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Navigating Immunotherapies to Canada

By May 22, 2018No Comments

Some of the hottest areas in biotech that are emerging and driving growth and investment are in the field of regenerative medicine and cell and gene therapy. There have been several acquisitions over the past year that really got the ball rolling with hopes to advance immunotherapies. Despite the curative potential, these therapies come with a hefty price tag and complex challenges. With the first immunotherapies to win regulatory approval in the United States, CCRM, a leader in developing and commercializing cell and gene therapies and regenerative medicine technologies, hosted a panel to discuss how we can bring these therapies to Canada.

The panel represented a wealth of knowledge covering regulatory and hands on approaches to the subject. It was moderated by Michael May, president and CEO of CCRM, and consisted of Donna Wall, MD, section head, Blood and Marrow Transplant/Cell Therapy Program, The Hospital for Sick Children (SickKids); Justin Shakespeare, executive director, Oncology Business Unit, Amgen; Patrick Bedford, senior manager, Clinical Translation and Regulatory Affairs, CCRM; and Aaron Dulgar-Tulloch, PhD, director of Bridge, GE Healthcare Cell Therapy.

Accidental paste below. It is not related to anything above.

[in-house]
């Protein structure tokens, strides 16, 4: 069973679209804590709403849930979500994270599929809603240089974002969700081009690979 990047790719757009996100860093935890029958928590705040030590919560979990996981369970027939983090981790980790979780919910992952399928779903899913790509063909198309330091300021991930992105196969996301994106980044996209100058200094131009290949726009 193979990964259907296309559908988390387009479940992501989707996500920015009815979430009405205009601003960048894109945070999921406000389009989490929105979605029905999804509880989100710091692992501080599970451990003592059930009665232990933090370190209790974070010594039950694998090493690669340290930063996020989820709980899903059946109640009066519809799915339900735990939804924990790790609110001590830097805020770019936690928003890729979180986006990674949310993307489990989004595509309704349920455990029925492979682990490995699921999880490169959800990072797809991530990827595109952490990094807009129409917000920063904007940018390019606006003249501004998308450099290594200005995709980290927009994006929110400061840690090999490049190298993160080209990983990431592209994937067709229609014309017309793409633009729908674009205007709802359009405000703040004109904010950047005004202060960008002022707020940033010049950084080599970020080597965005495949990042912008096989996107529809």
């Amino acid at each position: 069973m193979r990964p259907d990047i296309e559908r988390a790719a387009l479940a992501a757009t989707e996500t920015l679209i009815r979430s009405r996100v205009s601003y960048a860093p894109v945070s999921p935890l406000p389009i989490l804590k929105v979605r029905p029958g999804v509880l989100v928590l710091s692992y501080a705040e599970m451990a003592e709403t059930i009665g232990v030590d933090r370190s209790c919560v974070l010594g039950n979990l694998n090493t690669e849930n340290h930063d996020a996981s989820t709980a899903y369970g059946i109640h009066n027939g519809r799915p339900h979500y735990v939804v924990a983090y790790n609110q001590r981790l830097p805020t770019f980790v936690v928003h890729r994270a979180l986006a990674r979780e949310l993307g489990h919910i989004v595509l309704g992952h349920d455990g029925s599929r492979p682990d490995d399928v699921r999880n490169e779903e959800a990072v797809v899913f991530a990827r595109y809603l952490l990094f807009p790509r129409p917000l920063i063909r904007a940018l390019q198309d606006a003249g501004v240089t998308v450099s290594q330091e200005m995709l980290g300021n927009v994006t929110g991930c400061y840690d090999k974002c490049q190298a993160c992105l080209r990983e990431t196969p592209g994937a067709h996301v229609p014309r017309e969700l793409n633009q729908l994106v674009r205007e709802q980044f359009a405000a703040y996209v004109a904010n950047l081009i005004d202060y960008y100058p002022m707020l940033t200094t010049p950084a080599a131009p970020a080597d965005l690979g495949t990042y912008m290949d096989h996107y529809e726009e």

There have been many decades of work in people trying variations of immunotherapy approaches and not getting a clinical signal. It was after researchers figured out T-cell biology and that they needed to bring not only the patients’ T-cells right up against the tumour cell but also that they had to get the T-cell excited and activated to go into cell division.

“The first successful patient was only about six years ago. No question that the treatment can cure, as long as you take six years as to how long to treat a number of patients who otherwise have untreatable leukemia,” says Wall. “That’s the first type of patients that we have when we have a new treatment. We take the patients where we have nothing else to offer. A number of patients do not make it to the treatment because it takes a while to engineer the cells; a number of patients may not have a response to the treatment; and a number of them who go into remission may end up relapsing. But for the first time, there are many who are responding positively to treatment and are not showing signs of leukemia.”